It’s a Long Way from Tipperary- the Mackey Family

It has been many years since I started researching our Mackey family. I’m often told I will not be able to research far, because I’m spelling the surname incorrectly, as it should be “MacKay”. I laughingly tell people we are the Irish variety and I do indeed have the correct spelling.

Family research is conducted backwards from the present, generation by generation,with as much documentation as we find. Beginning with my husband, who is the only son of James John and Valerie Mackey (nee Hodgetts), we find ‘James John’ was the only son of James and Honorah Lena Mackey (nee Stapleton). Then ‘James’ was the son of James and Winifred Mackey (nee O’Neill). In the generation before, ‘James’, was the son of William and Sarah Mackey (nee Hadnett). He was born in Dundrum, in the parish of Ballintemple, in the County of Tipperary, Ireland in about 1861, and immigrated to Queensland in 1883. He arrived on board the ‘Woronga”, a steam ship under Captain Fife, which left Plymouth, England on 1 April 1883 and after a passage of several weeks arrived off Cooktown on 5th June and eventually arrived in Brisbane about the 16 June 1883.

James Mackey worked as a labourer, possibly on a farm on the out-skirts of Brisbane. When he married Winifred O’Neill, on 23 May 1885 at St Stephen’s Roman Catholic Cathedral in Brisbane, he stated he lived at Happy Valley, Lutwyche.

James and Winifred Mackey had two sons, James b 1886 and Michael b 1887 before Winifred died in 1889.

Little is known of James Mackey Sr for a number of years, but he died in Brisbane Hospital in 1943. His sons, as young children were reputed to have been raised by a Mr and Mrs Kirby.

However, soon after the turn of the 20Th Century, both James and Michael can be found living at Mullumbimby, in Northern New South Wales. For a number of years they worked at Hollingworth’s Timber Mill. Michael later returned to Brisbane. He married Mary Jane Byrne. They were killed in an accident in 1963.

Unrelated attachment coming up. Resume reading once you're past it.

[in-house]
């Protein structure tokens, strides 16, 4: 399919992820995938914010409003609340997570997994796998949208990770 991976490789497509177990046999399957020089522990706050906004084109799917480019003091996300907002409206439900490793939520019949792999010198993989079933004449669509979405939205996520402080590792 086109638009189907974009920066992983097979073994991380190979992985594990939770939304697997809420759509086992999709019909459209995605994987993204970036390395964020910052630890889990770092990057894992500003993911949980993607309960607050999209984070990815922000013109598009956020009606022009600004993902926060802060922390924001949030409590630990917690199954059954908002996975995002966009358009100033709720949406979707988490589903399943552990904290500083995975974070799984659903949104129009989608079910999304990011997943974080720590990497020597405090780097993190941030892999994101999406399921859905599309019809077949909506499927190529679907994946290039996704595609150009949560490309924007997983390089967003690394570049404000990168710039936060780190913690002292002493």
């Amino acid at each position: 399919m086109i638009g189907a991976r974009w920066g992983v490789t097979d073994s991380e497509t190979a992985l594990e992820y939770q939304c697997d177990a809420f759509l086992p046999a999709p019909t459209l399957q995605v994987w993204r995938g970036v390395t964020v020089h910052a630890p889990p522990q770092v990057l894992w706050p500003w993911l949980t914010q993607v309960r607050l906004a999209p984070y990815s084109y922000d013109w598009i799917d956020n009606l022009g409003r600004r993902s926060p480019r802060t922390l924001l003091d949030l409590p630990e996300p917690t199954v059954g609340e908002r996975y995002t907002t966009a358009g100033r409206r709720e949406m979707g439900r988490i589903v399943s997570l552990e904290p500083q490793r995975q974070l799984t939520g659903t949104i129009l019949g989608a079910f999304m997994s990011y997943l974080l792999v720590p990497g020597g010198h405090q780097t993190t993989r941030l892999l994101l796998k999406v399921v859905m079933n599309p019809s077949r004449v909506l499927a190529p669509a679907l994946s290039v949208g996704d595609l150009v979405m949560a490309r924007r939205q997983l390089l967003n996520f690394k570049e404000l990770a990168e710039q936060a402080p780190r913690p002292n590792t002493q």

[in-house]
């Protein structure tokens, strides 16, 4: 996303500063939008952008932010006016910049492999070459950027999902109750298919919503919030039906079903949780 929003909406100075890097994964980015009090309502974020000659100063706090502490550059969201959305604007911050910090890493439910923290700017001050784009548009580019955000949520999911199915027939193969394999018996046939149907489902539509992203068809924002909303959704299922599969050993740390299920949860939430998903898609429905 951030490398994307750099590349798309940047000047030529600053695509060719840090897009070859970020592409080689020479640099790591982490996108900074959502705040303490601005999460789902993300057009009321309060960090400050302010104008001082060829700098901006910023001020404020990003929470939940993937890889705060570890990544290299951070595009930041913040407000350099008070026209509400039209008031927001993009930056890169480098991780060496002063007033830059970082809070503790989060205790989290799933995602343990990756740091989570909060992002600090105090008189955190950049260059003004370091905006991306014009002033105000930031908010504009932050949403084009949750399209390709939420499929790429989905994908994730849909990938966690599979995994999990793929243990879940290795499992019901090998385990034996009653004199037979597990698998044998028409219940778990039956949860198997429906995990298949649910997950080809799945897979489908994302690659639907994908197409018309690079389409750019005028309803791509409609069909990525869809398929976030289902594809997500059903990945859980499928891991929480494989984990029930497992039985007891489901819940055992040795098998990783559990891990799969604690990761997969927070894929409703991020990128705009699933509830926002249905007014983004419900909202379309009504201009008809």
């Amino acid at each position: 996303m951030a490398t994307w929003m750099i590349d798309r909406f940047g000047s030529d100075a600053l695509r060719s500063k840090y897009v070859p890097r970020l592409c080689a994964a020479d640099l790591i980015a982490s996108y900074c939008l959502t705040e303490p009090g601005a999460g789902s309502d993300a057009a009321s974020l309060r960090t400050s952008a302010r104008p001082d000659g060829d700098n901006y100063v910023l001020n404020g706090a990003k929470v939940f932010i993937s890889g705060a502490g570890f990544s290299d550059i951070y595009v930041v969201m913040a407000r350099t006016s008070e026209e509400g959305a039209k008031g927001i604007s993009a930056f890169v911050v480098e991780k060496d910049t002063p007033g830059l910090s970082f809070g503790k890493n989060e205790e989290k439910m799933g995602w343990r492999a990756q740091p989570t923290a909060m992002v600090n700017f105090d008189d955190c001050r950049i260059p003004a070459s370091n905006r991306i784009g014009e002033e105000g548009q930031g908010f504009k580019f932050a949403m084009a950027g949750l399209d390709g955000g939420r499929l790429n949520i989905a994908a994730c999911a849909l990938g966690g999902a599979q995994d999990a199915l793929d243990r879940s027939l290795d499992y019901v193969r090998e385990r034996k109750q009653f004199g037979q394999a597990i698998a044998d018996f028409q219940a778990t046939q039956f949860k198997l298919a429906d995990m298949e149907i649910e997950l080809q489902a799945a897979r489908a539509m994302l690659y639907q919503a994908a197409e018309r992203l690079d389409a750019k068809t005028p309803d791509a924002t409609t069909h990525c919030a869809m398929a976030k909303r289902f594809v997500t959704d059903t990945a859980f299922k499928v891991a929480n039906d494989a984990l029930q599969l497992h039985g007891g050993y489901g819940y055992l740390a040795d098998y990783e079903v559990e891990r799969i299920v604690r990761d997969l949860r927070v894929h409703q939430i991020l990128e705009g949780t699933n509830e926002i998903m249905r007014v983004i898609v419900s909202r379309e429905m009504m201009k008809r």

James remained in Mullumbimby and married Honorah Lena Stapleton, the daughter of Michael and Rosanna Stapleton (nee Kane), in 1912. They in turn had two children, James John, b 1914 and Rose Winifred b 1920, both of whom are now deceased.

James John Mackey married Valerie Mary Hodgetts in 1941 and had one son and three daughters.

Rose Winifred Mackey married Norman Joseph Hodgetts in 1941 and they too, had one son and three daughters.

Although James and Winifred Mackey’s descendants are small in number with less than thirty descendants over the five generations in Australia, I am still interested in being in contact with any one interested in researching the MACKEY surname, particularly in Queensland and Tipperary, Ireland.

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A Great Second Fleet Mystery-the Hodgetts Family

Our grandchildren are eighth generation born in Australia and are descendants of Thomas and Harriett Hodgetts, who arrived at Port Jackson on 28 June 1790 on board the Second Fleet.

I have been researching their ancestry on and off for over forty years, long before computers and the Internet, but it is only recently I have had the necessary time to devote to it again.